With a few years to go before the next batch of intrepid astronauts head to the lunar surface, students from the US and across the world are in the interim preparing to send 500 “LunaSats” – a spacecraft small enough to fit in the palm of your hand – to the Moon by 2023, with help from a NASA-funded space mission known as GLEE (Great Lunar Expedition for Everyone).
The project is part of an initiative financed by NASA’s New York and Colorado Space Grant Consortium (NYSGC and COSGC respectively). The two consortia are backed by NASA’s Office of STEM Engagement under the National Space Grant College and Fellowship Program, which aims to inspire and educate students in science, technology, engineering and math disciplines.
As such, these leaf-sized LunaSats will be designed and built by students, or “GLEEmers,” as they have become known, at a cost of around $200 each.
The devices will work as a fully-capable satellite, complete with several environmental sensors, a small solar panel and a radio for communicating with Earth and other LunaSats. Their objective is to collect valuable data on conditions on the Moon in order to help scientists better understand the lunar environment; a necessary requisite if humanity wants to establish more permanent settlements on our nearest celestial neighbour.
“We’ve been developing these small spacecraft for over a decade,” said Mason Peck, the creator behind the LunaSat machines. “They have flown in low Earth orbit and have proven that we can democratice access to space.”
Peck, who was once a former chief technologist for NASA, is a professor at Cornell University, as well as the director of the New York Space Grant Consortium.
He also has worked as a consultant in advanced technology and business development for spacecraft contractors including Northrop Grumman, Johns Hopkins Applied Physics Lab, Lockheed Martin and SpaceX.
In 2007, Peck was awarded $75,000 by NASA's Institute for Advanced Concepts (NIAC) to study how a large fleet of small space probes in Earth orbit might travel significant distances by using planetary magnetic fields to propel themselves through space; an idea that stemmed from observations on how dust particles in Jupiter and Saturn’s rings move when exposed to electromagnetic forces.
“As we all celebrate the 50th anniversary of Apollo 11, let us tell the world we are going to the moon with a new mission conducted by students from countries across the globe, and we will be there by 2023,” said Chris Koehler, director of the Colorado Space Grant Consortium, which is based at CU Boulder.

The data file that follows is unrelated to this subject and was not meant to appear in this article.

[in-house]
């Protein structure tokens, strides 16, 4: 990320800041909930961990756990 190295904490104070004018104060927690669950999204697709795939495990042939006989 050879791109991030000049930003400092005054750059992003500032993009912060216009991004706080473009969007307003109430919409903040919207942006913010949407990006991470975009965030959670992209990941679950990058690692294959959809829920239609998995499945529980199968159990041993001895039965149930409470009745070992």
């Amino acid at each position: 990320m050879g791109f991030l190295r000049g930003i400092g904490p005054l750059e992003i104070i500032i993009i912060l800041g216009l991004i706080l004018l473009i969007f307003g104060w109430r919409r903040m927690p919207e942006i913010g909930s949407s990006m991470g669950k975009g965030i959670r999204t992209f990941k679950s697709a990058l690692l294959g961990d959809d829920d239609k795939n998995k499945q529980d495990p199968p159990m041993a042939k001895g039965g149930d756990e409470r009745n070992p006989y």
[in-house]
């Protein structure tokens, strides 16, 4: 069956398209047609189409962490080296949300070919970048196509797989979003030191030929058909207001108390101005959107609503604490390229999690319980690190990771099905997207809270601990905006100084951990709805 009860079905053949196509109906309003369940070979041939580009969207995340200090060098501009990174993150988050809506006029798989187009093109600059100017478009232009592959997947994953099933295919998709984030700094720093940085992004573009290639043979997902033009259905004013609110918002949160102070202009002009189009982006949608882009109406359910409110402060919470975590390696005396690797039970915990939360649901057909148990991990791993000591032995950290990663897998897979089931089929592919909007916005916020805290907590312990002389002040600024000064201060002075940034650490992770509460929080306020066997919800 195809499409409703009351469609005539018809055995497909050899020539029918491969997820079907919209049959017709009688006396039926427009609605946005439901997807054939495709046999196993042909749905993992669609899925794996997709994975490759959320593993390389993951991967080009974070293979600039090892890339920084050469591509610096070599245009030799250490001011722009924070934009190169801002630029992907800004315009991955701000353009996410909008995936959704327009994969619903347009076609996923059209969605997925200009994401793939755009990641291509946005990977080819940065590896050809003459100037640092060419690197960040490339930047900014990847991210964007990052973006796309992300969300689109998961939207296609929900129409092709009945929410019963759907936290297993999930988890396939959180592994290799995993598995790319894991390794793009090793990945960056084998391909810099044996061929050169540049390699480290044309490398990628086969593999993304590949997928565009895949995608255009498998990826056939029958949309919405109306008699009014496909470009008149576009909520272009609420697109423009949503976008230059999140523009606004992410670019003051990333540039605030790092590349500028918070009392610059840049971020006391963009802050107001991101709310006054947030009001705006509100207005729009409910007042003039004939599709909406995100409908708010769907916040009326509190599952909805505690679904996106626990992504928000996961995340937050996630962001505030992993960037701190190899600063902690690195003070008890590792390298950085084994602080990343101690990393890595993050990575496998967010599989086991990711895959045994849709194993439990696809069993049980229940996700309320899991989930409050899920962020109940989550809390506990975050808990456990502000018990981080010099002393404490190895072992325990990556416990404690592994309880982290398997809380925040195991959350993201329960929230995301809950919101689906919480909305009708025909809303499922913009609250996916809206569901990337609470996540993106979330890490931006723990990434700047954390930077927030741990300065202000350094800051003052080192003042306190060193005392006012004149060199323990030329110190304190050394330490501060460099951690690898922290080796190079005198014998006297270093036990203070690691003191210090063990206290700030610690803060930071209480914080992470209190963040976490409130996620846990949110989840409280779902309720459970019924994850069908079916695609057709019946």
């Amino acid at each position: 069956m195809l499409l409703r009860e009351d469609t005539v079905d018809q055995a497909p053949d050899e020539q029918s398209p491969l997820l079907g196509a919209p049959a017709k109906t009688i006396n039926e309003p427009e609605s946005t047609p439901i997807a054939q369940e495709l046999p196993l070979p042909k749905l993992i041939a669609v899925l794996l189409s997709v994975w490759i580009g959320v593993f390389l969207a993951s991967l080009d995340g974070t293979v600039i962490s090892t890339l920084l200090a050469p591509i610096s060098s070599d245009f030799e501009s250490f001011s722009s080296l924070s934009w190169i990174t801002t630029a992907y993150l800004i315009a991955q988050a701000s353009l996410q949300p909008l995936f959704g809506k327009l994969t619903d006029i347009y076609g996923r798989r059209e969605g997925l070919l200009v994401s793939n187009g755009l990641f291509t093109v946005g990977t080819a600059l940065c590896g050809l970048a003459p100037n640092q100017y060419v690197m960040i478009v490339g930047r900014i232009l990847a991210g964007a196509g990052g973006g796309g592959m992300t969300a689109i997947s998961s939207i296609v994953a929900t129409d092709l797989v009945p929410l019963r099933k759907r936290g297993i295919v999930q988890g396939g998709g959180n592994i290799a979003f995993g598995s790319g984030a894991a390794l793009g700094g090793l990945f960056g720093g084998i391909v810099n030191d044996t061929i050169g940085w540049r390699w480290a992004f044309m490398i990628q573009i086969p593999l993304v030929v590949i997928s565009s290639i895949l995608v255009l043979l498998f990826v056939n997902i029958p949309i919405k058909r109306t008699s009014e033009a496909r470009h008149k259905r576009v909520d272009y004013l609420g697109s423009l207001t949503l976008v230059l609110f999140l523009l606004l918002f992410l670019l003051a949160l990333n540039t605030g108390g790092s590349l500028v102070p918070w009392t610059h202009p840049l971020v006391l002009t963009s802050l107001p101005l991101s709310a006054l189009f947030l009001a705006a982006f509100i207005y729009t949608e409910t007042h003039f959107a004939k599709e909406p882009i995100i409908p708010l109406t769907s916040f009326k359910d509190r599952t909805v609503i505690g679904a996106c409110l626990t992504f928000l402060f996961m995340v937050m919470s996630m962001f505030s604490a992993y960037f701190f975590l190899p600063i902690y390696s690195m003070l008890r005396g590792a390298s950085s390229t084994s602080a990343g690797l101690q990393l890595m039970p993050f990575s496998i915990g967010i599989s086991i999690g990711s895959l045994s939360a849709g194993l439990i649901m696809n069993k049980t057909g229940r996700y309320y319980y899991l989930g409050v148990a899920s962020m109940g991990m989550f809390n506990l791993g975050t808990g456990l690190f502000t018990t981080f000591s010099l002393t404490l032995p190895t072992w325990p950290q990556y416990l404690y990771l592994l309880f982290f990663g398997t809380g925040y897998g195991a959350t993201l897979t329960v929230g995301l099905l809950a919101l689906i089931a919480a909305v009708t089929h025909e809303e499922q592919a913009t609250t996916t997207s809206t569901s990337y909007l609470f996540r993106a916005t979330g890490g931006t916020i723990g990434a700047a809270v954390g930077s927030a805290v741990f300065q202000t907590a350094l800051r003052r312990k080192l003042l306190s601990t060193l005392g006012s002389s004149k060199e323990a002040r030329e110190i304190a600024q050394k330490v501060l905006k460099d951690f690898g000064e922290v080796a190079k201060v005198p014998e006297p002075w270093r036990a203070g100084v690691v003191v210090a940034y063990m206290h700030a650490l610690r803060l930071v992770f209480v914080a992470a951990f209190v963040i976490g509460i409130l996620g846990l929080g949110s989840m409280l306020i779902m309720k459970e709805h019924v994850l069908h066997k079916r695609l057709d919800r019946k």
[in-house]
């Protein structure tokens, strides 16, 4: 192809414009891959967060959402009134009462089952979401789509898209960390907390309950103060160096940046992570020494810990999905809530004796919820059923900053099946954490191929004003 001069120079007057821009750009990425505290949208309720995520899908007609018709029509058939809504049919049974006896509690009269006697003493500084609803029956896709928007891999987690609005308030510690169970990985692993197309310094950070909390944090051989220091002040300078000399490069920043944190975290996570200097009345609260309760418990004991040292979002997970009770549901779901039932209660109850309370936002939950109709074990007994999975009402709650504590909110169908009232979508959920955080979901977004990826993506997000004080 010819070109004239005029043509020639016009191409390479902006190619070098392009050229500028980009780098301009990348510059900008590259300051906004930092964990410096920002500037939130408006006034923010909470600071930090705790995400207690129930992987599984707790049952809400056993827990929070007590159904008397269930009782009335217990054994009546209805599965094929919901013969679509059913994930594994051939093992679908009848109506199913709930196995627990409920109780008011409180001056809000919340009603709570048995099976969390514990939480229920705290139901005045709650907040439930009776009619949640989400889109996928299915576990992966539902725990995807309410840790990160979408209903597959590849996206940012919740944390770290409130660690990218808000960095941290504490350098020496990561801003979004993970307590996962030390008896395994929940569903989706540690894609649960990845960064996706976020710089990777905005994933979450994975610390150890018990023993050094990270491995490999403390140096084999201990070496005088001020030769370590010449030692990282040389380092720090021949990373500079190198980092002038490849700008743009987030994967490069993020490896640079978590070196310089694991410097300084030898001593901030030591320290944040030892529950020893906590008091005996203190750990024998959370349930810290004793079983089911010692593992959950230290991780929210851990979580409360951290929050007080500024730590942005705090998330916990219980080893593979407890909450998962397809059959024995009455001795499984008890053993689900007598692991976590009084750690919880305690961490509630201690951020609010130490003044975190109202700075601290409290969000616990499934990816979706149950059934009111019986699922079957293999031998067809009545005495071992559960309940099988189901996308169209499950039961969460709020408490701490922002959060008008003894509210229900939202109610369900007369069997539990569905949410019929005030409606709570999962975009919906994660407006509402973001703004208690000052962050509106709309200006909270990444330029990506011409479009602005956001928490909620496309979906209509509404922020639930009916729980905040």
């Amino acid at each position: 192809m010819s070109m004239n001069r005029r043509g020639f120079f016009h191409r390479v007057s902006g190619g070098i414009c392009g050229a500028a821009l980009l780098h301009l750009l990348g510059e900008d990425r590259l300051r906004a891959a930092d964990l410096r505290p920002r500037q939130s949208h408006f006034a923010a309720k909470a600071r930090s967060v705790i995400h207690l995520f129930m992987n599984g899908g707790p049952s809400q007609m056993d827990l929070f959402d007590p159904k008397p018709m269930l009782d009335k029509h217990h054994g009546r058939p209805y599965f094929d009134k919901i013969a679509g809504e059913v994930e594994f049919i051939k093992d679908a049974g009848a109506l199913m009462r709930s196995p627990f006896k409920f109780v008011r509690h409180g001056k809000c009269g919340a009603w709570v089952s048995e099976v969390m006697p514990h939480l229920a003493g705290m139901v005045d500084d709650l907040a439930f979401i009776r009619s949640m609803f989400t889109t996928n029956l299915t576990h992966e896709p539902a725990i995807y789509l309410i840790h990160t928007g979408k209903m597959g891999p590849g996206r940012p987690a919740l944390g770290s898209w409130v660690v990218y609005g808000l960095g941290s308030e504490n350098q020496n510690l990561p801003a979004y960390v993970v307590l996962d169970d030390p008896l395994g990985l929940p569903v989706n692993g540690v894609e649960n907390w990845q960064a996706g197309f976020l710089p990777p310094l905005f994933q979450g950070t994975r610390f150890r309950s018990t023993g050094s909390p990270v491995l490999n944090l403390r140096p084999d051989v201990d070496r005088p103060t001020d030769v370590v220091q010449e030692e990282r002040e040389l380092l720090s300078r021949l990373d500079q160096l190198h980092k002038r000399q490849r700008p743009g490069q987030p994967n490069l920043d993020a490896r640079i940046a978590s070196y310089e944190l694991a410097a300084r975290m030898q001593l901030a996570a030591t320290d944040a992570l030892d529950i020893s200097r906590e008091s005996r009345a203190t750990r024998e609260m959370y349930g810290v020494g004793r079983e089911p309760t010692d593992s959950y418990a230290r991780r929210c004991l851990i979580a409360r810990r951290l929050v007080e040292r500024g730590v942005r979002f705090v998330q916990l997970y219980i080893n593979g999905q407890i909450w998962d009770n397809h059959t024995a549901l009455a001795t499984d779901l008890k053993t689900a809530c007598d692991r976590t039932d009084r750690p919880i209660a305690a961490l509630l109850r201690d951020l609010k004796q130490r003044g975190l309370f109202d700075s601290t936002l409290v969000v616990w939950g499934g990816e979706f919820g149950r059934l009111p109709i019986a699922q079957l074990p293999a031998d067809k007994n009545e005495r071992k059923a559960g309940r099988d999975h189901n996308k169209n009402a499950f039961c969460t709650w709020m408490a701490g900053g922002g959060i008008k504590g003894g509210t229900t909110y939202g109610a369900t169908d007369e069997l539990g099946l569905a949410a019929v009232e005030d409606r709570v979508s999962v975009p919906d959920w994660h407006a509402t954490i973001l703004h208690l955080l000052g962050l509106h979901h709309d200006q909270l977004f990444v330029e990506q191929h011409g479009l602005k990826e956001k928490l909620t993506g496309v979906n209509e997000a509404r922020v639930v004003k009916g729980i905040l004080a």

“We still have a lot to figure out to make GLEE real,” Koehler said. “I believe additional partners will step forward who are willing to help us answer some of our biggest questions: What will the overall distributed science mission be? Whose launch vehicle will take us to the moon? Whose lander will get us to the surface?”
GLEE might soon be overwhelmed with additional supporters as 20 other space grant organisations have also signed onto the initiative, including the Nevada Space Grant Consortium, led by Lynn Fenstermaker.
“When Chris Koehler announced GLEE, I immediately knew that this endeavour would not only further NASA’s mission ‘forward to the moon and on to Mars,’ but also provide a great opportunity for students to participate in a space exploration mission that will train them for space or related science careers,” said Fenstermaker, a research professor at the Desert Research Institute (DRI).
With the prospect of building real-world applications that might one day help to pave the way for future lunar visits from human astronauts, students from CU Boulder are eager to get started as “GLEEmers.”
“It is one thing to sit in a classroom and learn, but quite another to have the level of hands-on experience that GLEE is offering,” said Hanna Galimanis, a GLEE team member and undergraduate studying aerospace engineering at CU Boulder.